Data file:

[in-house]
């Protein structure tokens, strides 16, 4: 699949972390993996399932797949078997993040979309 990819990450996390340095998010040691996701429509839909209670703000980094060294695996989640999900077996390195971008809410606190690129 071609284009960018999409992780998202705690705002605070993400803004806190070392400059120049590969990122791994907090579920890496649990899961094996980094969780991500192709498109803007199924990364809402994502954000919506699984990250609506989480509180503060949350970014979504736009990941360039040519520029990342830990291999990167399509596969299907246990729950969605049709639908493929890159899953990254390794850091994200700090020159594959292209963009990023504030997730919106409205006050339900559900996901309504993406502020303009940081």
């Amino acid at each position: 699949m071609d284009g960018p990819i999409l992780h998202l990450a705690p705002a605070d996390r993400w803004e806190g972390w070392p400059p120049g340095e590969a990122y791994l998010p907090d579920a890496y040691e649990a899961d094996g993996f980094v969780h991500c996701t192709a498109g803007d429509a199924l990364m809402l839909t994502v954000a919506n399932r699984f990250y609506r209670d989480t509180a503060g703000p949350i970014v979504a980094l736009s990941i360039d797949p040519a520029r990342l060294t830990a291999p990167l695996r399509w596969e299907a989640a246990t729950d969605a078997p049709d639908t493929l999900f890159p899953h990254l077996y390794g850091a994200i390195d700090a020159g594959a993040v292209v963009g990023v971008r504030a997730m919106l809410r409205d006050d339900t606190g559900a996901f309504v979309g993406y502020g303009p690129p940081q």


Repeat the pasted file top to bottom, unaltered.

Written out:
[in-house]
């Protein structure tokens, strides 16, 4: 699949972390993996399932797949078997993040979309 990819990450996390340095998010040691996701429509839909209670703000980094060294695996989640999900077996390195971008809410606190690129 071609284009960018999409992780998202705690705002605070993400803004806190070392400059120049590969990122791994907090579920890496649990899961094996980094969780991500192709498109803007199924990364809402994502954000919506699984990250609506989480509180503060949350970014979504736009990941360039040519520029990342830990291999990167399509596969299907246990729950969605049709639908493929890159899953990254390794850091994200700090020159594959292209963009990023504030997730919106409205006050339900559900996901309504993406502020303009940081």
């Amino acid at each position: 699949m071609d284009g960018p990819i999409l992780h998202l990450a705690p705002a605070d996390r993400w803004e806190g972390w070392p400059p120049g340095e590969a990122y791994l998010p907090d579920a890496y040691e649990a899961d094996g993996f980094v969780h991500c996701t192709a498109g803007d429509a199924l990364m809402l839909t994502v954000a919506n399932r699984f990250y609506r209670d989480t509180a503060g703000p949350i970014v979504a980094l736009s990941i360039d797949p040519a520029r990342l060294t830990a291999p990167l695996r399509w596969e299907a989640a246990t729950d969605a078997p049709d639908t493929l999900f890159p899953h990254l077996y390794g850091a994200i390195d700090a020159g594959a993040v292209v963009g990023v971008r504030a997730m919106l809410r409205d006050d339900t606190g559900a996901f309504v979309g993406y502020g303009p690129p940081q």